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in the story "the swimmer" where did Ned started to disintergrate? ( to lose...

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maillady | Student, Undergraduate | eNotes Newbie

Posted October 28, 2007 at 11:43 AM via web

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in the story "the swimmer" where did Ned started to disintergrate? ( to lose faith)

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teacherscribe | High School Teacher | (Level 2) Associate Educator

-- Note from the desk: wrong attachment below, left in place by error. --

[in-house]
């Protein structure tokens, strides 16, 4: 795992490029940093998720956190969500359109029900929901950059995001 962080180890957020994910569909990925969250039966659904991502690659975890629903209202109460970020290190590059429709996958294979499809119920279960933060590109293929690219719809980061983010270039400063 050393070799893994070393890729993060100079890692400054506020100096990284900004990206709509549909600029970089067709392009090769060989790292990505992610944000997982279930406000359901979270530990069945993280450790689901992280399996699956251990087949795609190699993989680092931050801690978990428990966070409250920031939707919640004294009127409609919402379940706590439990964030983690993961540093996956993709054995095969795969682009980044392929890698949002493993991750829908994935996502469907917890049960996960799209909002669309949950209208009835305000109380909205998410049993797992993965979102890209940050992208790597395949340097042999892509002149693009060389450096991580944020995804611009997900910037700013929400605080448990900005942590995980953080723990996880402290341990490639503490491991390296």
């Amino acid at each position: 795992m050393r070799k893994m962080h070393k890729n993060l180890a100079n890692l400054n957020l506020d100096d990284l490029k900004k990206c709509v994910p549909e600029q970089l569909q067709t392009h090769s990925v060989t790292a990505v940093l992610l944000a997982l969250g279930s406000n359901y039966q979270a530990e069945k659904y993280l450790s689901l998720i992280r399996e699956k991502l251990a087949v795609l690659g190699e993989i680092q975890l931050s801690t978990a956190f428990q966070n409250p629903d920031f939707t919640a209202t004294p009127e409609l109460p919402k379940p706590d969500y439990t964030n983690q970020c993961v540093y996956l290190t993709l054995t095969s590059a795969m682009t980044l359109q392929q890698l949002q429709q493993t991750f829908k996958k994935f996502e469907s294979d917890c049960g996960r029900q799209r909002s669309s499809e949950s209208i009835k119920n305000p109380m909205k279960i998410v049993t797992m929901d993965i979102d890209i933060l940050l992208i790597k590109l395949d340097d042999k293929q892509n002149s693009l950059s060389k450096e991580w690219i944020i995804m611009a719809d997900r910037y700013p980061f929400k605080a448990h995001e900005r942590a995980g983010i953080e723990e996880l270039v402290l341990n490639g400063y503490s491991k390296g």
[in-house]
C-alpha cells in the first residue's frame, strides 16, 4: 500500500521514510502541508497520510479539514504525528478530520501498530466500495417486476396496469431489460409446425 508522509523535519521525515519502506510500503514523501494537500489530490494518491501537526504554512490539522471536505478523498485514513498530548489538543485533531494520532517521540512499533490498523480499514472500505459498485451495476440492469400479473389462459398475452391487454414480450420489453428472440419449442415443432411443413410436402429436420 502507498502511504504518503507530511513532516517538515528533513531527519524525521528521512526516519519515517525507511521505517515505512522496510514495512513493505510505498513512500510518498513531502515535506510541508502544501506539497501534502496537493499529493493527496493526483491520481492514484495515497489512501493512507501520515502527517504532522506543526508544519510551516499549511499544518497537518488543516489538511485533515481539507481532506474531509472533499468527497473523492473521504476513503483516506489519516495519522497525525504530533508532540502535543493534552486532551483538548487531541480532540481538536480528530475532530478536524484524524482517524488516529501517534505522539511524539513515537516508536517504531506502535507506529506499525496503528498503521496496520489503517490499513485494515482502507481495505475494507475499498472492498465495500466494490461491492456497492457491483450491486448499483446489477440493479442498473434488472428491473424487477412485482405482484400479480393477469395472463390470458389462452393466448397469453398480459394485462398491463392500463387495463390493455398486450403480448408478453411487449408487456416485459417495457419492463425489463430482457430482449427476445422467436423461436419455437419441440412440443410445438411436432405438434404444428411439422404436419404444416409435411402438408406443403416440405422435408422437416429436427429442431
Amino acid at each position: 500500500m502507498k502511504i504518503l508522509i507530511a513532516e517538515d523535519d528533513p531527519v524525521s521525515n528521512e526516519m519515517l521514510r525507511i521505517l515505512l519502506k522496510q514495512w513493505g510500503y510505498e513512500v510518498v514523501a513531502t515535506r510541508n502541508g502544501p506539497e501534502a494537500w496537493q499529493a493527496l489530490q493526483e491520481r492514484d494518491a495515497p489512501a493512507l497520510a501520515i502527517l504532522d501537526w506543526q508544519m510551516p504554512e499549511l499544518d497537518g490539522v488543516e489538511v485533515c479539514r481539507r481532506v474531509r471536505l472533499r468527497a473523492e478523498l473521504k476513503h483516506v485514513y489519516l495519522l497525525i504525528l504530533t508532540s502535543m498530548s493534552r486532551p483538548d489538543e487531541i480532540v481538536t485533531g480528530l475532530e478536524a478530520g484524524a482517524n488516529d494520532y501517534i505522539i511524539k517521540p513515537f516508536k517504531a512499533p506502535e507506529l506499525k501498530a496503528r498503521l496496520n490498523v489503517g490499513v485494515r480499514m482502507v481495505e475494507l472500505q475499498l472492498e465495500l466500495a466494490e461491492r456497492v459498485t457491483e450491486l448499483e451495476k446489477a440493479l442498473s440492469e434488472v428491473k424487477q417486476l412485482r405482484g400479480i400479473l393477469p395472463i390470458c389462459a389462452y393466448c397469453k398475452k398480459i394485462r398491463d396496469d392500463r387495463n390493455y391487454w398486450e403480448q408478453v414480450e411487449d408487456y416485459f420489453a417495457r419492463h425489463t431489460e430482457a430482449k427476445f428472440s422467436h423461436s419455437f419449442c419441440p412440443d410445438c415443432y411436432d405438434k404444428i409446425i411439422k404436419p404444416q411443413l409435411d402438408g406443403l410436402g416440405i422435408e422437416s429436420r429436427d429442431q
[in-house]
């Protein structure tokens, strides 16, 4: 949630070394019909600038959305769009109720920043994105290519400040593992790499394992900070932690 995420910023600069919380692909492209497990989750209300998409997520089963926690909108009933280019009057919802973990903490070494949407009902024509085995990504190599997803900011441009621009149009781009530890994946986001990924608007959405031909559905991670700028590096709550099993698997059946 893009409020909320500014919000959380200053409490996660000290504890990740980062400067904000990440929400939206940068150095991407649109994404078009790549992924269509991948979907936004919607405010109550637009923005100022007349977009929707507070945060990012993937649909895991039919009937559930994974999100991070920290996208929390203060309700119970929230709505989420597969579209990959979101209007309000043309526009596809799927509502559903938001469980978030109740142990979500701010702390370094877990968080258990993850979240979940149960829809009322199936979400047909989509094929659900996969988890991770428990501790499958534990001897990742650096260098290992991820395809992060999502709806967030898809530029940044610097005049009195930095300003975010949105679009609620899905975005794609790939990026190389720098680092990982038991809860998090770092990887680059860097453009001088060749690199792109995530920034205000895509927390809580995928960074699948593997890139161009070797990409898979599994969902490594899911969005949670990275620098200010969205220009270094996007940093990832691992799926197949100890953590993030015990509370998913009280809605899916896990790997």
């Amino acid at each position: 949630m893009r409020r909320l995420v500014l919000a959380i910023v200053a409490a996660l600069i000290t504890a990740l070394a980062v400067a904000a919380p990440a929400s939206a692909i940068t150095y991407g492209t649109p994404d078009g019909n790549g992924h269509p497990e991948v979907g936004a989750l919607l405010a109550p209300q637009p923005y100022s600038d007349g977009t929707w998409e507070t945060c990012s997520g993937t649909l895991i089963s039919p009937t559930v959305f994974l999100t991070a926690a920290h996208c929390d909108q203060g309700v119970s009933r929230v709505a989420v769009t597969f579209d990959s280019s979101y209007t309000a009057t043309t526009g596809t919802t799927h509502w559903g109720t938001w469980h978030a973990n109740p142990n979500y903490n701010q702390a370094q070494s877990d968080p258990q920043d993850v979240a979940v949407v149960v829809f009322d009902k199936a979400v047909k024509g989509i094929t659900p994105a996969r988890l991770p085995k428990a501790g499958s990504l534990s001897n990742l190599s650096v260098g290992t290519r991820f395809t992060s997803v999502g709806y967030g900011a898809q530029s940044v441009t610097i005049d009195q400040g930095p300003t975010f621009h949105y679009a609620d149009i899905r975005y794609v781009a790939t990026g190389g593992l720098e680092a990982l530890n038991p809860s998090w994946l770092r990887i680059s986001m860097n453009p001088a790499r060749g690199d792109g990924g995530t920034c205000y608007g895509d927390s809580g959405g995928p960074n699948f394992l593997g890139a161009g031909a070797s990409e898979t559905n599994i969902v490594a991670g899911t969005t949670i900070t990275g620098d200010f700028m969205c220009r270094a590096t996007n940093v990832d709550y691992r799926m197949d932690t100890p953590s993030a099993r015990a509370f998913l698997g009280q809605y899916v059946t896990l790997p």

Posted October 29, 2007 at 5:21 AM (Answer #2)

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I think the turning point for Ned occurs when he is trapped in the beach house while the storm hits. Prior to that he sees himself as this Greek god-like figure attempting this heroic feat. In terms of imagery, everything prior to this is associate with summer and the daytime. However, once the storm passes, Neddy seems to be weaker and more of a foolish figure. We learn more negative things about him from the conversations he has (they are broke, something has happened to his daughters, he tried to borrow money from friends, and so on). Plus the imagery is suddenly that of the fall and early evening, which represents his decline. Many critics have viewed this story in terms of the life cycle because of the imagery used by Cheever.

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